Other Manga PublishersMy Brother’s Husband Volume 2 – Comics Worth Reading

My Brother’s Husband Volume 2 – Comics Worth Reading


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My Brother’s Husband Volume 2

My Brother’s Husband volume 2 concludes the short, inspirational manga series by Gengoroh Tagame.

Mike is still visiting Yaichi and his daughter Kana. (Mike was married in Canada to Yaichi’s twin brother, who has passed away.) Mike’s visit has caused Yaichi to start thinking about what it might be like to be gay and to begin recognizing the stereotypes and distrust visible in Japanese culture. As the book opens, Yaichi has had a dream about Kana perhaps growing up to marry another woman, and as is so typical, considering how discrimination might affect his daughter brings the issue home to him.

That leads to a key revelation — he grew apart from his twin because he wasn’t accepting of his brother’s coming out. He listened, but he should have been sure not to treat him any differently. Instead, they grew apart. Now, Yaichi is learning how to define family in ways that work for his loved ones — getting along with his ex-wife, for example, because they share a daughter — without worrying as much about what it “should” be.

My Brother’s Husband Volume 2

The activities here are traditional for the Japanese tourist. They take Mike to an onsen, they view Mt. Fuji, they have ice cream. But it’s that time together in normal activities that have allowed Yaichi to grow in his view of what it means to be gay or accepting of gay people, until he’s ready to defend Mike against those who think his marriage is an inappropriate subject for kids.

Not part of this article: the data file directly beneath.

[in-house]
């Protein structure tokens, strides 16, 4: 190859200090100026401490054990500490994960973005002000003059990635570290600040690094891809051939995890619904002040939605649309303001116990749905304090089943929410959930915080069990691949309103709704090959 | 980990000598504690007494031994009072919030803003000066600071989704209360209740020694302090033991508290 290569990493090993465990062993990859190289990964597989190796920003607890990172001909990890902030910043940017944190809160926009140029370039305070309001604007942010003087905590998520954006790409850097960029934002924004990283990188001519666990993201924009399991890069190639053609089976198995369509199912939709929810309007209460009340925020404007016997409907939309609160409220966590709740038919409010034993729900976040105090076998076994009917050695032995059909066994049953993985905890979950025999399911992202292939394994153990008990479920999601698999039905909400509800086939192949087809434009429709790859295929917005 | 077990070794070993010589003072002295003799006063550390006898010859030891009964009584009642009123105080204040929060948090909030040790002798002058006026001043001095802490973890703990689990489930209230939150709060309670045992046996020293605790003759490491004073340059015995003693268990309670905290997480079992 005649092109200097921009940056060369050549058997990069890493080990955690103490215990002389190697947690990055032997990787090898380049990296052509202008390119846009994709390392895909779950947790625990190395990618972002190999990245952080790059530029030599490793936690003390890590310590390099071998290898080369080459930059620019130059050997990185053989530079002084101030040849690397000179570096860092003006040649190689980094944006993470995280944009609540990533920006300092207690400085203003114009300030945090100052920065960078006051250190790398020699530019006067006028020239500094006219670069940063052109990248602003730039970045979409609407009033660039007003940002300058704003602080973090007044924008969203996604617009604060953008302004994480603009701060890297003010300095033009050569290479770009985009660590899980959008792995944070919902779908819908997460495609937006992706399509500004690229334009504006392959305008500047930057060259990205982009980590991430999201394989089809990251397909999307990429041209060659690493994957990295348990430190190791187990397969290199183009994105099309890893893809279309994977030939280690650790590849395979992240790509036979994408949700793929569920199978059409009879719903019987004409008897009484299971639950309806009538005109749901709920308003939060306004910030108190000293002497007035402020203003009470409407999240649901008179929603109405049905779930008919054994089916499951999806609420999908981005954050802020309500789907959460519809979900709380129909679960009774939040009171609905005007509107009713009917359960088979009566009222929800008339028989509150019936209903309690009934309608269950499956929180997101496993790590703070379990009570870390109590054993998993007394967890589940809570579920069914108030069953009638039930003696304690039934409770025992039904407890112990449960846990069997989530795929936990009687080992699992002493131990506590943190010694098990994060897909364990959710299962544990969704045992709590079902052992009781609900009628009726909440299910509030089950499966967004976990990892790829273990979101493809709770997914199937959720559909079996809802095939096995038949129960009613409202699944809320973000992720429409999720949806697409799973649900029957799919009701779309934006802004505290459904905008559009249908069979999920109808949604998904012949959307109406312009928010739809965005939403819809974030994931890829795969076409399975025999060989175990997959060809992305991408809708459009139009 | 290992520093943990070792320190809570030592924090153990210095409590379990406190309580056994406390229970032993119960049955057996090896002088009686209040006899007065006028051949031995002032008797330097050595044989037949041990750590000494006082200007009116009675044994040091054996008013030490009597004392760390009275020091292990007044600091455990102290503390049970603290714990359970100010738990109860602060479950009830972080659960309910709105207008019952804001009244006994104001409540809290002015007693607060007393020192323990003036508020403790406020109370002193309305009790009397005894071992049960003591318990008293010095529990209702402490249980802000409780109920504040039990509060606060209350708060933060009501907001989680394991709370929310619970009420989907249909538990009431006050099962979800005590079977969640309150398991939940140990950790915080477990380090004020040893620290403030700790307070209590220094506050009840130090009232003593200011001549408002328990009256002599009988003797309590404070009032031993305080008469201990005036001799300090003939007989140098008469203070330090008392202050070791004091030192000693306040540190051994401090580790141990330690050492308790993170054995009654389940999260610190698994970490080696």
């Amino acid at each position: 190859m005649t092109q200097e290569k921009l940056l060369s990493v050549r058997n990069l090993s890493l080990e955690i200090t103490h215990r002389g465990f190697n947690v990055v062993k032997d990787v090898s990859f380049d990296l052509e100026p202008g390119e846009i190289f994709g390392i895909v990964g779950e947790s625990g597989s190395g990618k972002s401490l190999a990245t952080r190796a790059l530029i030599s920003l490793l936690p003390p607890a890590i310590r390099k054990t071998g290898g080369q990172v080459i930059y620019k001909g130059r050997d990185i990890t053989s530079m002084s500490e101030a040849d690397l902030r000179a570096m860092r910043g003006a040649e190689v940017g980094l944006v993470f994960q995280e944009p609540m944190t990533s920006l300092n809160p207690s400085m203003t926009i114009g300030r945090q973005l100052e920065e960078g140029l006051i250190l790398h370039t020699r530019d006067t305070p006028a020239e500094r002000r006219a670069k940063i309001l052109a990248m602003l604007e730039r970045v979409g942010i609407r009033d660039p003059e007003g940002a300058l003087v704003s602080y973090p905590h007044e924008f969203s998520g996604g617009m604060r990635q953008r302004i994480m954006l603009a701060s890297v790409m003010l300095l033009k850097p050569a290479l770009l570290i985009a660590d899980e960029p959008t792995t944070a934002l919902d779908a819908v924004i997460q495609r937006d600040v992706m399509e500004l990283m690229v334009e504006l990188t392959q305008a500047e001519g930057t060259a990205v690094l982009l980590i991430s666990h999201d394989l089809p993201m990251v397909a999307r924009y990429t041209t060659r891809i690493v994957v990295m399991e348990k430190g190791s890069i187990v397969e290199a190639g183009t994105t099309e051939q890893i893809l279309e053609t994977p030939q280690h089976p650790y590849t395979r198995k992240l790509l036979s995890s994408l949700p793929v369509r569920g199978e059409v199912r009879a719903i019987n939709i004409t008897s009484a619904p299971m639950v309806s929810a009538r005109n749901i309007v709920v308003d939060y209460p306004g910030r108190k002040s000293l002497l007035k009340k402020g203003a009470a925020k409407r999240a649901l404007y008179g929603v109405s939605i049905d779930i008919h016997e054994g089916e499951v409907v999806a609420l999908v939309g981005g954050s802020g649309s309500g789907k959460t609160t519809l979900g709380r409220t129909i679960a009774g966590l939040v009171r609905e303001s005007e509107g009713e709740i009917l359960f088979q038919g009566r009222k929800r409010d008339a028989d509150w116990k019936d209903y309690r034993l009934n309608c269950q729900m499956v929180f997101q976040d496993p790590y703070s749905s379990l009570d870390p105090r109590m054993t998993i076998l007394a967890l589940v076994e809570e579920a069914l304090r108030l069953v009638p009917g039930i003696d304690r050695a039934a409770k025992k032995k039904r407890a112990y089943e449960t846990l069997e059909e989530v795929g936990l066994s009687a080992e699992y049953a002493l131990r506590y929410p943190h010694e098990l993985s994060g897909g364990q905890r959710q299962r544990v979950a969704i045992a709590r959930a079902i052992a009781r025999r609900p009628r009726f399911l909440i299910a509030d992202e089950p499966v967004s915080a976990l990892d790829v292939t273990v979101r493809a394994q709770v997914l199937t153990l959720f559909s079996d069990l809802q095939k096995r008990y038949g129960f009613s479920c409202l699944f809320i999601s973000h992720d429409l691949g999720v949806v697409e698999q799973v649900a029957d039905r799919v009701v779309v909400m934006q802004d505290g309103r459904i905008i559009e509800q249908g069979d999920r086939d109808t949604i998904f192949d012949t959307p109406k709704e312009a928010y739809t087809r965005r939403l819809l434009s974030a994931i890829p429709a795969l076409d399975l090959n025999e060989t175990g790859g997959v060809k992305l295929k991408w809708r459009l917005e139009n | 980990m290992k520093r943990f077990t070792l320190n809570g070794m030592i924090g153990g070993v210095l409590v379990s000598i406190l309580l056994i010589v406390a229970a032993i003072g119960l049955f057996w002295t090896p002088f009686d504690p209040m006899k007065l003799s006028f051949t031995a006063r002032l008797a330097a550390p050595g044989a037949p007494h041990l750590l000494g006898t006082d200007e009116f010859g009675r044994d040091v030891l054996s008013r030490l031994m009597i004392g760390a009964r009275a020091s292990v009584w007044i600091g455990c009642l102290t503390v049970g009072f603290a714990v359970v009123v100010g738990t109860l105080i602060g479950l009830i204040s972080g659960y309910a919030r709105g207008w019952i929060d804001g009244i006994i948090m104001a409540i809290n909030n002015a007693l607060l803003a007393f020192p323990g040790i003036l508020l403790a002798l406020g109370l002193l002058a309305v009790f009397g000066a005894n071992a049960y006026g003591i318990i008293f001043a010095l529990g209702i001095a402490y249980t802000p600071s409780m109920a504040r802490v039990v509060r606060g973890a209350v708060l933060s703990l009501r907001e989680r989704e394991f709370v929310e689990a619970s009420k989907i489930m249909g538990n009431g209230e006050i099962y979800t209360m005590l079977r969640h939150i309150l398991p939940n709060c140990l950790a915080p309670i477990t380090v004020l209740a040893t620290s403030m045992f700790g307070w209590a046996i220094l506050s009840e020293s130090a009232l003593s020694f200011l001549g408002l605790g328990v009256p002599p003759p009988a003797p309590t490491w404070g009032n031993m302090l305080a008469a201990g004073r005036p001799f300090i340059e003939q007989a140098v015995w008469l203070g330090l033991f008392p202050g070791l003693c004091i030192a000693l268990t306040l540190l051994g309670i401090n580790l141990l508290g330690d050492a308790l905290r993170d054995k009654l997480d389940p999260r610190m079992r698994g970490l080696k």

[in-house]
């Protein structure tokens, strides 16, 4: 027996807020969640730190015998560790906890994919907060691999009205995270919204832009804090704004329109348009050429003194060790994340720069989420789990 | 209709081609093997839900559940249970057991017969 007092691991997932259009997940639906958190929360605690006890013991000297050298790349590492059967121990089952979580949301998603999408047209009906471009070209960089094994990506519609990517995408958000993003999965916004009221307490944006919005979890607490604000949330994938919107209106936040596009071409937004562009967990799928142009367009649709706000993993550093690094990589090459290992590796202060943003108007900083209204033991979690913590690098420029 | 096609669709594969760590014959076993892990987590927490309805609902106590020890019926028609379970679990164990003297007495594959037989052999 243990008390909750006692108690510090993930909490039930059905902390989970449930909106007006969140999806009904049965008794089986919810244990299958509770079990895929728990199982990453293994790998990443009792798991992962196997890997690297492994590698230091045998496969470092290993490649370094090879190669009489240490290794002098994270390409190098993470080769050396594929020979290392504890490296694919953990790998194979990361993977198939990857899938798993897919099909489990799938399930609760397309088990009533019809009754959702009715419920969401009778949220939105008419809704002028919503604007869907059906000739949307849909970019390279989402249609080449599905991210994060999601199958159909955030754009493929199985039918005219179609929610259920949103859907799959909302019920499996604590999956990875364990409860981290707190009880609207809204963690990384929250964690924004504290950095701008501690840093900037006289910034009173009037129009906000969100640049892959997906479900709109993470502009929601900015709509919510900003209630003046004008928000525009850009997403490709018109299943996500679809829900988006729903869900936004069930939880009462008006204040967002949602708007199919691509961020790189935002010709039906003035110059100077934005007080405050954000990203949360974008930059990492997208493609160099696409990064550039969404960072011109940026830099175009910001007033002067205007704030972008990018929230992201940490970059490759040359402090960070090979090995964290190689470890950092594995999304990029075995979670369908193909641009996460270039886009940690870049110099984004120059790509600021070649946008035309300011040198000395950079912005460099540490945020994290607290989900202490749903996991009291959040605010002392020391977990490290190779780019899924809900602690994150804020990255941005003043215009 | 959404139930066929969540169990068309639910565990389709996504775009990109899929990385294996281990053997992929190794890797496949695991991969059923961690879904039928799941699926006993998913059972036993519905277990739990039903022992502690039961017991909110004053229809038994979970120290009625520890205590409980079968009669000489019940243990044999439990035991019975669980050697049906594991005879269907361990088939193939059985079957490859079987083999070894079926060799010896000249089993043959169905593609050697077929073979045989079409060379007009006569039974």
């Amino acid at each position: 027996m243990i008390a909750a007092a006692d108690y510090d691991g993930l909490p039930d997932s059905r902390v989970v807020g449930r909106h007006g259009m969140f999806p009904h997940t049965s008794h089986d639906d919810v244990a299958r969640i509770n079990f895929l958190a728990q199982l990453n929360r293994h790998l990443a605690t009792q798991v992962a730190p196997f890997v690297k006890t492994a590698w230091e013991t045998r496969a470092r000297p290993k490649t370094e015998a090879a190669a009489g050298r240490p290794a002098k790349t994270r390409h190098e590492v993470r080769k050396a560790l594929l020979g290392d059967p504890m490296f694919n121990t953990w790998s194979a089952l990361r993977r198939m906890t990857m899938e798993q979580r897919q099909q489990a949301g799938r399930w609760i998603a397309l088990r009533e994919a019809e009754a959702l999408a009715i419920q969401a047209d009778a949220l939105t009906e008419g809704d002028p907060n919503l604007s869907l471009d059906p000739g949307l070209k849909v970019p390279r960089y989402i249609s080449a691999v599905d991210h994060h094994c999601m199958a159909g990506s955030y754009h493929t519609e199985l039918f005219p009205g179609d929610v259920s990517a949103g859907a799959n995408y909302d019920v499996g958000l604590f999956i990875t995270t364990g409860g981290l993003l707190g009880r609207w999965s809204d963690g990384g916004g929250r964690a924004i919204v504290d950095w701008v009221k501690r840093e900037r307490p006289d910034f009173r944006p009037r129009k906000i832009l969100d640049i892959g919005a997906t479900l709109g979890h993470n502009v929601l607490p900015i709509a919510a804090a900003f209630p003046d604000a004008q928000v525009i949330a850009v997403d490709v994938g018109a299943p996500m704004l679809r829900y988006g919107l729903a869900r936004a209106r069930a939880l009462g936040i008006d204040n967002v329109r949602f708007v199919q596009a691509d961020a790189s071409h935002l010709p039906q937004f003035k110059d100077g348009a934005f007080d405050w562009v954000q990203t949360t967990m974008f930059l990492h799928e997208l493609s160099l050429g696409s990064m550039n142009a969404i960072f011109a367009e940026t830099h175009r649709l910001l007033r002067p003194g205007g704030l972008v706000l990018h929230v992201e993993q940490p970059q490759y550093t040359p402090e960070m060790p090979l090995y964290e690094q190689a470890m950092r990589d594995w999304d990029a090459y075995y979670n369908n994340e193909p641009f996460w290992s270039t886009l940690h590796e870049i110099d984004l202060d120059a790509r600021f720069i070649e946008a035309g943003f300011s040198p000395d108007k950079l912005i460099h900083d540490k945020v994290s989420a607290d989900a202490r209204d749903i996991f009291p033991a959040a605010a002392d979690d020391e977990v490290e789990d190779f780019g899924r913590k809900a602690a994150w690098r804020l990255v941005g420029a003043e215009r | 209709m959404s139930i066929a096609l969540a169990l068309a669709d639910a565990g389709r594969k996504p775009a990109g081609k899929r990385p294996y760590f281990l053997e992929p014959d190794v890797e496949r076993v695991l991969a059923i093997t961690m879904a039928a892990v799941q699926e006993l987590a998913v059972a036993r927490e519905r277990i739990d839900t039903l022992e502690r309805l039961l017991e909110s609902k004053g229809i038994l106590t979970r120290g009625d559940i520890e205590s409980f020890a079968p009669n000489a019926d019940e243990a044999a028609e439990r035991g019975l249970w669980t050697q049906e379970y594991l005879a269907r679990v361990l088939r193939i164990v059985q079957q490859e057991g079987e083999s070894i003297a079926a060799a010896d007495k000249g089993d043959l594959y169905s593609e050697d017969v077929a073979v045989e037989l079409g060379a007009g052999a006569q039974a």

There’s a lot of material here about secrets. Whether or not someone is out, and how it causes concern and discomfort if they aren’t. Mike meets a friend of his husband’s from high school, but the friend doesn’t want him to acknowledge him in public, as he doesn’t want others to know he’s gay.

I love the way so many conversations occur over meals in this book, reinforcing the concept of family and shared favorites. The characters can be themselves in their home. I also appreciate the art style, focused on the solid, chunky figures of our main characters. They’re substantial, which makes them feel more real.

Finally, Mike does have to leave, and Yaichi reflects on what he’s learned and how it might influence his acceptance of whatever happens in future. The real strength of this series is in the first book, of course, but like Kana, I enjoyed the chance to spend some more time with Mike.

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